That indefinable something that makes for a great romantic-comedy team is conspicuously absent in Laws of Attraction, which stars Julianne Moore and Pierce Brosnan as dueling New York divorce lawyers who, of course, fall in love and get married, though not necessarily in that order. When we first meet her, Moore’s tough-as-nails Audrey Woods is too busy—i.e., too frigid—to date; her sexed-up, much-married mother (Frances Fisher) is constantly nagging her to get hitched. Brosnan’s Daniel Rafferty appears on the scene as some kind of Lothario Prince Charming, and—voilà—Audrey defrosts. The actors work hard to concoct some chemistry, but it’s tough to be Tracy and Hepburn, let alone Doris Day and Rock Hudson, when you’re trying to get your mouth around lines that wouldn’t pass muster on a UPN sitcom.
“It’s tough to be Tracy and Hepburn when your lines wouldn’t pass muster on a UPN sitcom.”
The apparent subtext of this movie is far more amusing than the text: Daniel is made out to be a real smoothie, and yet no mention is ever made of any previous amorous interludes, nor does he seem to have ever been married. At one point, Audrey walks in on him while he’s slumbering with a copy of André Gide’s journals open on his chest. What’s going on here? (Now, if it were Genet … ) Laws of Attraction would have been much more fun if Daniel were simply played as gay. Julianne Moore could have recapitulated Far From Heaven—this time as farce.
John Cadigan first showed signs of schizophrenia in 1991 while a student at Carnegie Mellon, where he showed great aptitude as a printmaker. His condition degenerated until he moved to California to be closer to his family, where his sister Katie, a movie producer, taught him how to use a camera. People Say I’m Crazy is John’s self-portrait, starting in 1997, and it’s a bracing antidote to the usual Beautiful Mind–style Hollywoodization of mental illness. At first, John is given a battery of medications that cause him to gain 150 pounds, but by 1999, his psychiatrist had hit upon the right treatment regimen. Since then, he has been able to manage his condition, living on his own for the first time since college and creating startling, semi-abstract woodcuts in his Palo Alto studio—some of which have toured in galleries across the country.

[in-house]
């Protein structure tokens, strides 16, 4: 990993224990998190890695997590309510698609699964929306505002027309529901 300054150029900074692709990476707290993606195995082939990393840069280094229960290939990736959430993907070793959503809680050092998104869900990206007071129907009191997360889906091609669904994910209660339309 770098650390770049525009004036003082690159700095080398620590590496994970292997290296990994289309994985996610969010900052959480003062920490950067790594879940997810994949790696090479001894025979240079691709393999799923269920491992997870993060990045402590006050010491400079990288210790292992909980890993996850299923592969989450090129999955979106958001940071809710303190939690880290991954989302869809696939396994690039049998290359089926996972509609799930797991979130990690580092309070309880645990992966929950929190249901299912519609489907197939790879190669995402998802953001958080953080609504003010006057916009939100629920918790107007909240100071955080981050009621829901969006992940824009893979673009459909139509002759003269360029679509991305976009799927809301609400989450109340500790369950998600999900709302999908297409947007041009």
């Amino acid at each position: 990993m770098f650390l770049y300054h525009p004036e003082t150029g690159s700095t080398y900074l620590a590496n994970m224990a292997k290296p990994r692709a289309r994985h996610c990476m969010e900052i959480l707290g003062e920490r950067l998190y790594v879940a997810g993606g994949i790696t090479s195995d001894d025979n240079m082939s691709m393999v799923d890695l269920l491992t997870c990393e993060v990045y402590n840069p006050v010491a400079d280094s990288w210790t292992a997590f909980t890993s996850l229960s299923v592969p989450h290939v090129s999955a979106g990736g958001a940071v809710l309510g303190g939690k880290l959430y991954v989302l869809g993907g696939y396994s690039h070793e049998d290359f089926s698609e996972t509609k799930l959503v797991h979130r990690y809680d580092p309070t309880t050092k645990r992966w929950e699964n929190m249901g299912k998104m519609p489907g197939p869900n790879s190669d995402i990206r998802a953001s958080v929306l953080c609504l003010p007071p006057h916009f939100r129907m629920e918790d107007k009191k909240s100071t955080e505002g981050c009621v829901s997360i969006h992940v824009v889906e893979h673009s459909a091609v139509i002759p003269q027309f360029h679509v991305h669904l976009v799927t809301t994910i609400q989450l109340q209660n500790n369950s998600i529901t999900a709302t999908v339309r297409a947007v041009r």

Clearly, John’s printmaking is also a highly effective form of therapy. So is his moviemaking. The sheer will to chronicle his life must have been enormous; at times, when he is too wiped out to go on, or when his paranoia becomes too acute, he simply clicks off the camera. John interviews many of the people closest to him, including his siblings, his parents, and a gregarious friend, Anne, who is also schizophrenic and calls him her “adopted son.” They don’t gild their responses. His mother, in particular, is very open about her fears. At one point, she tells John, “I don’t know how to reach out to you.” And yet, of course, her very participation in this remarkable film is a kind of reaching out. Her son’s movie repays her trust.
The iconoclastic Canadian director Guy Maddin often melds styles ranging from the early silents to rock-video avant-garde. His films, which include Twilight of the Ice Nymphs and the television ballet Dracula: Pages From a Virgin’s Diary, are cult classics, but his innate playfulness also makes his work accessible for mainstream audiences (assuming they can track the films down). The Saddest Music in the World, adapted by George Toles from a screen story by Kazuo Ishiguro (The Remains of the Day), has a marvelous comic premise. It’s 1933 in Winnipeg, at the height of the Depression. As a marketing ploy, a beer baroness (Isabella Rossellini) stages an international contest to find the saddest of songs. Nations square off in staged dirge-athons aired over the radio until all but one is eliminated—TV game-show moguls ought to take note. (In one of the best matches, the plaintive clang of Siam goes up against Mexican mariachi kitsch.) Too much of this fantasy is filled out with artsy folderol, but it’s a movie like no other—except, maybe, one by Guy Maddin.